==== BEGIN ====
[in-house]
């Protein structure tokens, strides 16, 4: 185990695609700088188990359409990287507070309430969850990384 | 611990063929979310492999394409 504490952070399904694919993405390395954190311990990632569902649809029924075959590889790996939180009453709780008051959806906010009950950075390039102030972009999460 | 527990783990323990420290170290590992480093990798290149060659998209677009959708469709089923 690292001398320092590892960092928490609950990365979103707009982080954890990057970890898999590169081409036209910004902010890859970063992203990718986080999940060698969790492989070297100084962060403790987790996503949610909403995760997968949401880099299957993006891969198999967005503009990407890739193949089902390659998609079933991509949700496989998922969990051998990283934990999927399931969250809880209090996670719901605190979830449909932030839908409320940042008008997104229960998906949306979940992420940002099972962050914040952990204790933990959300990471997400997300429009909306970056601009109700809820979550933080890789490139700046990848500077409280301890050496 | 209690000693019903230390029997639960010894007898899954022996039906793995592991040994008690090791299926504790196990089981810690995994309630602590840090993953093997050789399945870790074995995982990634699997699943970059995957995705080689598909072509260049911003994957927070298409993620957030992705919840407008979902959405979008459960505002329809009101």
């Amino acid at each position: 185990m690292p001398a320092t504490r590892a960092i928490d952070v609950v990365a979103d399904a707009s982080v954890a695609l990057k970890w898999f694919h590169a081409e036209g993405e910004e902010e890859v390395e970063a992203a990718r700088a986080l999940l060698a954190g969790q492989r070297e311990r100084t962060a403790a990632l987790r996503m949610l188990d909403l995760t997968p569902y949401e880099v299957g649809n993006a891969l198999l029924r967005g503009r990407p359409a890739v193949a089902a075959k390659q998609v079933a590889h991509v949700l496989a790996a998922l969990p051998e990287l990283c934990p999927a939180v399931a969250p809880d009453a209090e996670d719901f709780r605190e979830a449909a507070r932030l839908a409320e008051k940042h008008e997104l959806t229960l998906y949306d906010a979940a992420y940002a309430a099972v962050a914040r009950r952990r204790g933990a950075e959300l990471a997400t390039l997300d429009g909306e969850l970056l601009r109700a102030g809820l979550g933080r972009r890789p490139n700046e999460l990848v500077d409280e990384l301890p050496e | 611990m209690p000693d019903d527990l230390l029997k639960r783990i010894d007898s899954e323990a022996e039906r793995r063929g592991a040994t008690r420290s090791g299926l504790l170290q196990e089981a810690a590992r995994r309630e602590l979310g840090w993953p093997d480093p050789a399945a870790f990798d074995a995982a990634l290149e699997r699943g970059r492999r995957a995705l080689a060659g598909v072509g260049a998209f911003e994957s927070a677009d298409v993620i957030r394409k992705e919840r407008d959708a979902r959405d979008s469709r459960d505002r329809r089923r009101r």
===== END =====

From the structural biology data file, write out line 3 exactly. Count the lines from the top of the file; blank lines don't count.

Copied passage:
């Amino acid at each position: 185990m690292p001398a320092t504490r590892a960092i928490d952070v609950v990365a979103d399904a707009s982080v954890a695609l990057k970890w898999f694919h590169a081409e036209g993405e910004e902010e890859v390395e970063a992203a990718r700088a986080l999940l060698a954190g969790q492989r070297e311990r100084t962060a403790a990632l987790r996503m949610l188990d909403l995760t997968p569902y949401e880099v299957g649809n993006a891969l198999l029924r967005g503009r990407p359409a890739v193949a089902a075959k390659q998609v079933a590889h991509v949700l496989a790996a998922l969990p051998e990287l990283c934990p999927a939180v399931a969250p809880d009453a209090e996670d719901f709780r605190e979830a449909a507070r932030l839908a409320e008051k940042h008008e997104l959806t229960l998906y949306d906010a979940a992420y940002a309430a099972v962050a914040r009950r952990r204790g933990a950075e959300l990471a997400t390039l997300d429009g909306e969850l970056l601009r109700a102030g809820l979550g933080r972009r890789p490139n700046e999460l990848v500077d409280e990384l301890p050496e | 611990m209690p000693d019903d527990l230390l029997k639960r783990i010894d007898s899954e323990a022996e039906r793995r063929g592991a040994t008690r420290s090791g299926l504790l170290q196990e089981a810690a590992r995994r309630e602590l979310g840090w993953p093997d480093p050789a399945a870790f990798d074995a995982a990634l290149e699997r699943g970059r492999r995957a995705l080689a060659g598909v072509g260049a998209f911003e994957s927070a677009d298409v993620i957030r394409k992705e919840r407008d959708a979902r959405d979008s469709r459960d505002r329809r089923r009101r």